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Even in Italy, healthy peasant fare like the fresh vegetables and fruits at this market stall in Venice isn't cheap, leading many there to abandon the famously healthful Mediterranean diet.
We tackle health claims galore on the podcast this week.
First up is an ad campaign from the California Milk Processor Board aimed at saving long-suffering men from the tyranny of premenstrual syndrome. Really? Yep. The remedy: regular doses of milk for the women in their lives. The milk board cites research that suggests taking a lot of calcium may help reduce the symptoms of PMS. We check it out.
Now some beverage marketers are touting organic water. But how can good ol' H20, with nary a carbon atom in it, be organic? And what about the claims tied to that purported status? We're take a look.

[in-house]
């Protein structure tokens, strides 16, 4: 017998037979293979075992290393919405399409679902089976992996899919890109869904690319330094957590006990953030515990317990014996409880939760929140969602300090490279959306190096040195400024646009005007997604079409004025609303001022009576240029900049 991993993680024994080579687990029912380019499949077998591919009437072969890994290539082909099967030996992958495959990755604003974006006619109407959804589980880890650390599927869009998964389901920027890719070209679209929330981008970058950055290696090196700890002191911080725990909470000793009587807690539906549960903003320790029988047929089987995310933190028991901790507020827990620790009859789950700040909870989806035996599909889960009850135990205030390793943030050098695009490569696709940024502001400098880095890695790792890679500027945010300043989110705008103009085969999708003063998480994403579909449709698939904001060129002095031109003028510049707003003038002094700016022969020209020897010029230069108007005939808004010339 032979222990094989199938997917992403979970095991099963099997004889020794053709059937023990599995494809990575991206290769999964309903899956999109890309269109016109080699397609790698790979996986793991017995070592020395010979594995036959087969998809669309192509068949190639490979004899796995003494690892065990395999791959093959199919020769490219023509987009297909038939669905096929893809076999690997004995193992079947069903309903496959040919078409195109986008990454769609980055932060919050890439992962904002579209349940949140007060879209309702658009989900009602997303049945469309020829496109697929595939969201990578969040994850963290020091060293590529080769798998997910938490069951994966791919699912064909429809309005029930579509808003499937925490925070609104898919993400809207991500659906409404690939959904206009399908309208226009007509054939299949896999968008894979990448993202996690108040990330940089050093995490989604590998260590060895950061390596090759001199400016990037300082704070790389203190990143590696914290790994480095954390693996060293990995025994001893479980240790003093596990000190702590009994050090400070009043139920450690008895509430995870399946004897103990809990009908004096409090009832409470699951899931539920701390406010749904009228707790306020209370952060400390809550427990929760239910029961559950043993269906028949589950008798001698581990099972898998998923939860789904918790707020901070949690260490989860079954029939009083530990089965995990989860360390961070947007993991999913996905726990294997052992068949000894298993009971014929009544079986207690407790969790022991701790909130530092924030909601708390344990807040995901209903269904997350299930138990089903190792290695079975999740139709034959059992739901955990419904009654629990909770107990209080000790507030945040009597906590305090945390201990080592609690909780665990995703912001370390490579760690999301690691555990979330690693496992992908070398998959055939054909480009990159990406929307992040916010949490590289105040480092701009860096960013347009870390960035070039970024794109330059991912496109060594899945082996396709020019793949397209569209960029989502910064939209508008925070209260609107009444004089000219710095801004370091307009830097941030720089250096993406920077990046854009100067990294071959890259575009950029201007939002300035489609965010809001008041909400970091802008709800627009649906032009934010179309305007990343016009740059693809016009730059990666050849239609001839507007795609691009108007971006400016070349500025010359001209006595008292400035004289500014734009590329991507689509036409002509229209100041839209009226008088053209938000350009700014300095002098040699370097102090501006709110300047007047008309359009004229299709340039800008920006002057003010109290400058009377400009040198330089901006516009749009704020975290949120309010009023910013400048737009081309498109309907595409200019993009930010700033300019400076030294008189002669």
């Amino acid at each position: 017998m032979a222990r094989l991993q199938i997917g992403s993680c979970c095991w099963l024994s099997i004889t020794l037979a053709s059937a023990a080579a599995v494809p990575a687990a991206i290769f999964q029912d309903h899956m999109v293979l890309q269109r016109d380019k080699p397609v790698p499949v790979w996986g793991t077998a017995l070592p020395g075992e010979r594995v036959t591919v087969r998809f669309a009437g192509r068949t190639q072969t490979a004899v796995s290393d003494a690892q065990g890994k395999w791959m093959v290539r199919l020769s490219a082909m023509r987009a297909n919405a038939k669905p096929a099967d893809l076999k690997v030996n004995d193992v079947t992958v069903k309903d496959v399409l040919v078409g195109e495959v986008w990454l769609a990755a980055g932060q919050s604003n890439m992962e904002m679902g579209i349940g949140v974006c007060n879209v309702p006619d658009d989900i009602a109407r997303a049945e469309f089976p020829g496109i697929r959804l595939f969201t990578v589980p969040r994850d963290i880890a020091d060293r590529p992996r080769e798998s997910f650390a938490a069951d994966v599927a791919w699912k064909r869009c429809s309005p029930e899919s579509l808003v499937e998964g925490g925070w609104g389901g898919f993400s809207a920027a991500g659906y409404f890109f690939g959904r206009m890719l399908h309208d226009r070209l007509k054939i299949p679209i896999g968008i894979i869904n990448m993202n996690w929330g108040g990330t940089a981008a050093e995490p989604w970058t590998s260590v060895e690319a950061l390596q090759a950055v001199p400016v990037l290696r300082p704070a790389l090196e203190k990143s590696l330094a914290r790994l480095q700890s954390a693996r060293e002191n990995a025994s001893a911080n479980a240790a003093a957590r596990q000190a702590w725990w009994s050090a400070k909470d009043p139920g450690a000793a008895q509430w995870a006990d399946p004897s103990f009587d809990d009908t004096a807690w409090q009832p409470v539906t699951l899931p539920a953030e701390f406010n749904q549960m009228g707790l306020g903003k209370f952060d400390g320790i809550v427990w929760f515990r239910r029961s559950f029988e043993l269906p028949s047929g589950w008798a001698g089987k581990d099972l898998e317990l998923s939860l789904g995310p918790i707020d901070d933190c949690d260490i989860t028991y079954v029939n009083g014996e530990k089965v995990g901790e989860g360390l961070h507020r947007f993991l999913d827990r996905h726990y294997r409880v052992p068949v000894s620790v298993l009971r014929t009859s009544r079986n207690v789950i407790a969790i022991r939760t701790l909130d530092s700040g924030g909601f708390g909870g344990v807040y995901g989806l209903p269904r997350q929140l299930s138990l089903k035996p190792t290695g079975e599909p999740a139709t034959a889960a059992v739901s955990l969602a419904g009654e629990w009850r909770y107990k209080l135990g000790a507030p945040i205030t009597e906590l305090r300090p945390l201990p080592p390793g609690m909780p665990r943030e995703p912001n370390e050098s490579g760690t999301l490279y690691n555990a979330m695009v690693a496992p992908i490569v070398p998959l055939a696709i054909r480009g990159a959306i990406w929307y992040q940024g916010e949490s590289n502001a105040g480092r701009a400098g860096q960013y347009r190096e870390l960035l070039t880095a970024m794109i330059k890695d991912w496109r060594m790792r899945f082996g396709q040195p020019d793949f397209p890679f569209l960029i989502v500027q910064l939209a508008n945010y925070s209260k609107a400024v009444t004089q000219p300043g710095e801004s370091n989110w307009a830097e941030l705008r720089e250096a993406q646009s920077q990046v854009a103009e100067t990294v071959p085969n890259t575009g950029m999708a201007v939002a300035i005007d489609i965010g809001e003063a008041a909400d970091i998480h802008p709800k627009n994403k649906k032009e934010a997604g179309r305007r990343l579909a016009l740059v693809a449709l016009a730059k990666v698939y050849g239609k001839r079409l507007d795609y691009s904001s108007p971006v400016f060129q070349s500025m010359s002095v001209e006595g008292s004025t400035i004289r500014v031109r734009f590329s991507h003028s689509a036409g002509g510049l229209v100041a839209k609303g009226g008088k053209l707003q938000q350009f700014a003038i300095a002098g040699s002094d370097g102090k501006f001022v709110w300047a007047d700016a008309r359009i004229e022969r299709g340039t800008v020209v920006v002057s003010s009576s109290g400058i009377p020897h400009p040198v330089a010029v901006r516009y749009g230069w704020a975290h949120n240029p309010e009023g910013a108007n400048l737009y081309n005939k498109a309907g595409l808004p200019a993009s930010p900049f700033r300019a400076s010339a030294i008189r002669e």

In other health news, we hear about alternatives to surgery for treating the eye disease keratoconus, a distortion of the cornea that can damage vision. Doctors have figured out a way to slow the onset of the disease using the vitamin riboflavin and ultraviolet light to make the internal fibers of the cornea knit themselves together more tightly.
And in a rare look into the often painful decisions surrounding birth defects, reporter Richard Knox profiles a family with the chance to correct their baby's spina bifida — before it's born. He goes with them into the OR as doctors perform a new but promising surgery to reverse the birth defect while the fetus is still developing.
We also bring a bit of summer into the mix. It's tick time — July is peak season for ticks the risk of catching Lyme disease.
Fresh, summery cuisine is at the heart of the so-called Mediterranean diet, which was given credit for the long life and health of Italians by early 20th century food scientists. But Italians have taken a turn away from their traditional eating habits and recently weighed in as the fattest country in Europe. What happened?